investingfromtheright

I am retired and take educated guesses on all things financial.

August 05, 2007

August 6, 2007: What to do? Stocks, wild markets, real estate




PICTURE: DO NOT BECOME ONE!

Being an investor for over thirty-five years - and still loving it - I think the first thing to do is something NOT to do. Don't panic.

If you are top heavy in banks,home builders,mortgage companies or investment houses that are top heavy with junk debt. Or, if you are in a hedge fund that gives you insomnia, do the following: cut back 50% on your positions. You have taken a shot to the groin but don't throw in the towel. Most of these securities and funds will bounce back longer term, especially if government gets into the home business to help those that can't afford a home of their own (and who started the sub-prime mess to begin with).

I would place cash into a simple fund: GE InterestPlus which yields 5.43% on a layered interest scheme. www.geinterestplus.com

I would also use the security lists I have generated on the past several posts to find individual stocks that will fit well into your diversified portfolio.

And, I would look long and hard at purchasing existing homes as an investment. New spec homes that are sitting vacant also represent great long term value. I have never seen a better buyer's market for residential and multi-family housing in many areas of the country than now. Make low ball offers through a Realtor who has helped pre-screen properties that fit your criteria. For most novice investors, properties should be less than thirty miles from your home.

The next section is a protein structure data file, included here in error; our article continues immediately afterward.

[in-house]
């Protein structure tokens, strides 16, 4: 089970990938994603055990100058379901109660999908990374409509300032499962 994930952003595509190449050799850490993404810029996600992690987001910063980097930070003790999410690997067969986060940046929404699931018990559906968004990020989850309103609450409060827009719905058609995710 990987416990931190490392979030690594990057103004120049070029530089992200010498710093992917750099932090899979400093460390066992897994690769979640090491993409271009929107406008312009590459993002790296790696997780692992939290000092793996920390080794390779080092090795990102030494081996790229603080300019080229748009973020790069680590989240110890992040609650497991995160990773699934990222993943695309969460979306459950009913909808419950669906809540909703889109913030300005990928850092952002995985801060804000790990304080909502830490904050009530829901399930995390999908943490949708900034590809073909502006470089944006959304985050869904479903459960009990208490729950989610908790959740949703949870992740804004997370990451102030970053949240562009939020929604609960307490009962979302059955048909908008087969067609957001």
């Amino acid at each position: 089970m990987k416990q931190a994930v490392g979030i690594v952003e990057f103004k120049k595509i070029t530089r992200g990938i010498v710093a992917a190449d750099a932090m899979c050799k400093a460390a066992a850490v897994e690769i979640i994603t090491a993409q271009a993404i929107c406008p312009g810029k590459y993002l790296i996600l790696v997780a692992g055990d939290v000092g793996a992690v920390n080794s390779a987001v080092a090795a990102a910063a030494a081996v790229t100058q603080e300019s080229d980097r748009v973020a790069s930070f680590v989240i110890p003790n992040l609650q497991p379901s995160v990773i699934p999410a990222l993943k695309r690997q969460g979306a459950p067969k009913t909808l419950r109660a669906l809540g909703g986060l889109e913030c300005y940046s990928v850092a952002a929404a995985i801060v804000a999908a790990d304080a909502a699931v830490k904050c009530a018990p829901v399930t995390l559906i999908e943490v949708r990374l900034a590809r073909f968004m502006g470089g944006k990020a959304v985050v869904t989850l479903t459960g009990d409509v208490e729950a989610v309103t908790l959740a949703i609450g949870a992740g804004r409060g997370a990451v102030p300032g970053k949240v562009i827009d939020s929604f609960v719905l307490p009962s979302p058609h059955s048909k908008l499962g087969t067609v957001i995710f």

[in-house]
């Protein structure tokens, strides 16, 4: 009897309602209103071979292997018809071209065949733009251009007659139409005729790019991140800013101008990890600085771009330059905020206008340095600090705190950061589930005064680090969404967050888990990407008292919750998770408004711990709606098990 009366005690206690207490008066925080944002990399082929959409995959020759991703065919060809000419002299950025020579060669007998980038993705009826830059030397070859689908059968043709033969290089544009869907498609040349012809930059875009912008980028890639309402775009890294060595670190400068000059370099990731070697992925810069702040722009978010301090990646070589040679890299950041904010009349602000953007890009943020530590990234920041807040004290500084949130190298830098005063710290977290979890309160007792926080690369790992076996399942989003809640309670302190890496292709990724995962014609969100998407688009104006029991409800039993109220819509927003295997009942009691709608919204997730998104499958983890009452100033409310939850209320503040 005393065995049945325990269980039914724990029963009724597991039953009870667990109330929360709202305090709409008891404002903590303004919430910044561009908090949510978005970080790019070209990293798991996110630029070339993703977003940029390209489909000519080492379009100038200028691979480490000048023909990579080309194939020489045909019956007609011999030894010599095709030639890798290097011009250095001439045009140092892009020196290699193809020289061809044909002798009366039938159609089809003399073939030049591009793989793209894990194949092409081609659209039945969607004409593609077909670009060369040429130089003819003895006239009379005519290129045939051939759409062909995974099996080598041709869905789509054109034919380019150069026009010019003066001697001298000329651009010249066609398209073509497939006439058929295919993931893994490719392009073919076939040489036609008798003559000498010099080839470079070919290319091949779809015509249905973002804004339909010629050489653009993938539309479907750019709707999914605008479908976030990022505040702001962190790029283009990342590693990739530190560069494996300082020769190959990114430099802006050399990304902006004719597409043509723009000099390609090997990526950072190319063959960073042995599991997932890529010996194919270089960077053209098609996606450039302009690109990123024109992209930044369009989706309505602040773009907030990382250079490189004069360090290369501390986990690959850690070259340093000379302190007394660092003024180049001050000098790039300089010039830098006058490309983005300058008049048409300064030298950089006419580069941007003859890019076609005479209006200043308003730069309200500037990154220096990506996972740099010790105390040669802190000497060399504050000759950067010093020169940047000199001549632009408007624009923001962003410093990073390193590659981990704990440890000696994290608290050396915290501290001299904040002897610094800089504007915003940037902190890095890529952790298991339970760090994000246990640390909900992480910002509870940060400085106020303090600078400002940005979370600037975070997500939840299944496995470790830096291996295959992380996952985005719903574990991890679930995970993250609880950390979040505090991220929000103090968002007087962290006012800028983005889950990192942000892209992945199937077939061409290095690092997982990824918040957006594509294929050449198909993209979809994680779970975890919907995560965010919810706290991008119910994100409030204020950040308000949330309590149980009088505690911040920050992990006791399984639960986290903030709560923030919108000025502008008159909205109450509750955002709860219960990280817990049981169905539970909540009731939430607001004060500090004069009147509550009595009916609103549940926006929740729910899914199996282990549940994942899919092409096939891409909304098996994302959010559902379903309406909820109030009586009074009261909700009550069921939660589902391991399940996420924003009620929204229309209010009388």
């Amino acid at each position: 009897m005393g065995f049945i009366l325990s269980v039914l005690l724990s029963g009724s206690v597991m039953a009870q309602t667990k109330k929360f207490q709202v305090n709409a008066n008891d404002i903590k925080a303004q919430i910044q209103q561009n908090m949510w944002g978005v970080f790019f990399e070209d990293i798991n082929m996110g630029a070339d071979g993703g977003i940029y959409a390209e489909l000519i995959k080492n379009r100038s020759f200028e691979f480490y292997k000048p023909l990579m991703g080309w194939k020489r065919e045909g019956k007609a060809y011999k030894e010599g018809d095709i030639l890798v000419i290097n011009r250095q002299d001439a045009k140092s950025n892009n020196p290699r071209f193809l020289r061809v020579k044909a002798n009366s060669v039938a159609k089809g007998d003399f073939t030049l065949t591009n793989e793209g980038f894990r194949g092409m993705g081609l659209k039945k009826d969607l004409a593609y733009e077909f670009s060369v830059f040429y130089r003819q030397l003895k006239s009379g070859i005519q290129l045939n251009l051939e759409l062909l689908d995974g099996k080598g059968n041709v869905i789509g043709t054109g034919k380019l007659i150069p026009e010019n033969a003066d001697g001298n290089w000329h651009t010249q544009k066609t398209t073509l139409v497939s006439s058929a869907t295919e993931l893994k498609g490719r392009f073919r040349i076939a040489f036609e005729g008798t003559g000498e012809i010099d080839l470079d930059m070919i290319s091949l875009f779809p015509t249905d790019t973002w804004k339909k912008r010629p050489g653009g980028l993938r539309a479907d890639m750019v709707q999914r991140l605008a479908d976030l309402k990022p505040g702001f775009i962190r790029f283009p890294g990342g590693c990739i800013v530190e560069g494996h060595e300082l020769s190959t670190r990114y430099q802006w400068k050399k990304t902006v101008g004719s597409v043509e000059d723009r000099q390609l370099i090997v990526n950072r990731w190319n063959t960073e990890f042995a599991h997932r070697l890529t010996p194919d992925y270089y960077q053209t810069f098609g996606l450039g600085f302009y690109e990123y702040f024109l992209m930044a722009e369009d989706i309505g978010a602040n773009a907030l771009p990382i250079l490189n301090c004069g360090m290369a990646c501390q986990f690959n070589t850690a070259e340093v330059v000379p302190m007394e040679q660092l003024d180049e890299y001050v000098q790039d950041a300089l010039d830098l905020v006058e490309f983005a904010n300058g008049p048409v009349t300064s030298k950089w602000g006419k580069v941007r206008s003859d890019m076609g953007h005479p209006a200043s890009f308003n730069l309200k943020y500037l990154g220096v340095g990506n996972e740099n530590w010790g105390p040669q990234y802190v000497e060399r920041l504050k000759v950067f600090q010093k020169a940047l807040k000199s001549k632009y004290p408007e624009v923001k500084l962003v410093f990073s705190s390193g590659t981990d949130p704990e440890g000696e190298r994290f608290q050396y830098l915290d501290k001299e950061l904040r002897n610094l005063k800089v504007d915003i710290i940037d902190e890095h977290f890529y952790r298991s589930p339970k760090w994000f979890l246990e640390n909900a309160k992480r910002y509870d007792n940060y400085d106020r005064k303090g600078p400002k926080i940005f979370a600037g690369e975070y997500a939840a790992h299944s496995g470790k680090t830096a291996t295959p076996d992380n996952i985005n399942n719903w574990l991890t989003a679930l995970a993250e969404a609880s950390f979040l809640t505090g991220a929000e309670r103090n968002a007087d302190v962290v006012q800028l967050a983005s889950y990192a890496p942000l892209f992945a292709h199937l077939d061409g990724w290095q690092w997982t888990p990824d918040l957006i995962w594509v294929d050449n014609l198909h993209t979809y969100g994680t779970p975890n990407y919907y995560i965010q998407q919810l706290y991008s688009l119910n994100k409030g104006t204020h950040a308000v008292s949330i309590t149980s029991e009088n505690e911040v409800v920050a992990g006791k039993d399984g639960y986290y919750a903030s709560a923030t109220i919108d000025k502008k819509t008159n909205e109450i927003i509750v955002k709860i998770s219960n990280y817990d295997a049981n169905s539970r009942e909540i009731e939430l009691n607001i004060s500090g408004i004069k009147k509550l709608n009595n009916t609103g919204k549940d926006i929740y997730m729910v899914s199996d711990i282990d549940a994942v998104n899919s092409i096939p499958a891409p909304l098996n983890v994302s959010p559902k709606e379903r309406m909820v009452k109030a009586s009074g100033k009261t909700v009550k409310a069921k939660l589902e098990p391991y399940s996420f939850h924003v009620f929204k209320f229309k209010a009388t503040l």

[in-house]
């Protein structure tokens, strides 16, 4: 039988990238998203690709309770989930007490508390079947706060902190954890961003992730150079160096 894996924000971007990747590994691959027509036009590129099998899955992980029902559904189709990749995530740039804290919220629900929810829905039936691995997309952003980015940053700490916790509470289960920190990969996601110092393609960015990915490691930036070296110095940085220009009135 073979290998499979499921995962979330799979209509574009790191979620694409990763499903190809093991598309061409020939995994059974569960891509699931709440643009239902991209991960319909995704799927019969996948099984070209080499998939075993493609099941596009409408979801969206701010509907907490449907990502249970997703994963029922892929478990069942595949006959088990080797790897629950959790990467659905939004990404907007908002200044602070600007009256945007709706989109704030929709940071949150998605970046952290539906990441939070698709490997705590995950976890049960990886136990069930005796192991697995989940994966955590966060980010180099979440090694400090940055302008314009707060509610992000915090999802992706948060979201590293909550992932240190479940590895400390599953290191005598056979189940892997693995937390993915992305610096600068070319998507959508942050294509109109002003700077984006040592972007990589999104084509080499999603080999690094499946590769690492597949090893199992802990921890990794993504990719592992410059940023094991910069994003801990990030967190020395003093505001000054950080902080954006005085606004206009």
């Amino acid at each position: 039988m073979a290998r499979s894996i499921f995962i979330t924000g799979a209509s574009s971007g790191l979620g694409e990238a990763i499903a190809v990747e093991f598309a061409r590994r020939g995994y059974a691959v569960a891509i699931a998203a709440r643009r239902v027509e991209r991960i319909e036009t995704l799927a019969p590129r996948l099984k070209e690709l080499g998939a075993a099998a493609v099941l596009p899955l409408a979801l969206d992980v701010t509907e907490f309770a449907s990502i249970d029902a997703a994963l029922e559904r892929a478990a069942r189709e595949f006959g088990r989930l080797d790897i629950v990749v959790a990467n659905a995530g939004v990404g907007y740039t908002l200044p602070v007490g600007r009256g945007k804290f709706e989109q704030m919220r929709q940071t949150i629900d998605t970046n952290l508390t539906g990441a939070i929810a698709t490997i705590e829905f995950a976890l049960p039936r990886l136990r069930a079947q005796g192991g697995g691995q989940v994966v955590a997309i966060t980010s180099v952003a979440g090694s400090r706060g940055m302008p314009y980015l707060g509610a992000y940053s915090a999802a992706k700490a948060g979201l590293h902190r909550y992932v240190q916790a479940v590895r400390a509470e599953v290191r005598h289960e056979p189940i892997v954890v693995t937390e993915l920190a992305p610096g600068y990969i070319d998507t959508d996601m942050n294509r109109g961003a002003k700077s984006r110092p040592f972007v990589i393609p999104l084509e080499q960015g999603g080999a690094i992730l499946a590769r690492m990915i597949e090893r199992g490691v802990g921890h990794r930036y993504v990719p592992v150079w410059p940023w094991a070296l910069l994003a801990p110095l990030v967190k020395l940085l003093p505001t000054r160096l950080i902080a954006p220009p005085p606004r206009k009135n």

When buying (unless I really see a property I want that is dirt cheap), I generally make offers on fifteen homes and have the sellers eliminate themselves by their actions. Generally, one or two have to sell. Or, pass and try again later on the same or different homes. The principle is simple, buy at the lowest price from an individual that has to sell.And you will know which ones have to sell be seeing how low they go.Some owners become hostile - they are toxic and cannot take emotion out of their business procedure of selling the property. I find the latter amusing.

Recently I bought single family homes in Southport, NC. On day one, I made offers on twelve homes at 8 a.m. through a Realtor (I am licensed in other states and found a Realtor with excellent sources of information about growth plans for the area - a great help).By noon we were down to five. At 4:45 p.m. we were down to two. I selected one for purchase (the other thought for sure I was going to meet his terms and would not budge). At 5:15 the one owner I had not selected called and asked when we could close on the home. I said sorry,but I'll see you in two months when your home will still likely be on the market.Compressed negotiations are a great idea once you acquire real estate experience and the ability to look at each purchase as a business, not emotional decision. The same business mindset should be in place for securities.

Do not fall prey to media swirl, ego-satiated blog professionals or be paralyzed. Have confidence in your ability to stick with almost all of your core holdings and begin to add a few defensive stocks and wisely purchased real estate to your portfolio. Over the long term, you will do just fine.

PS -- I really enjoyed endorsing all the rent checks this week. This repetitive name signing beats just about all double shorts and day traders out there!

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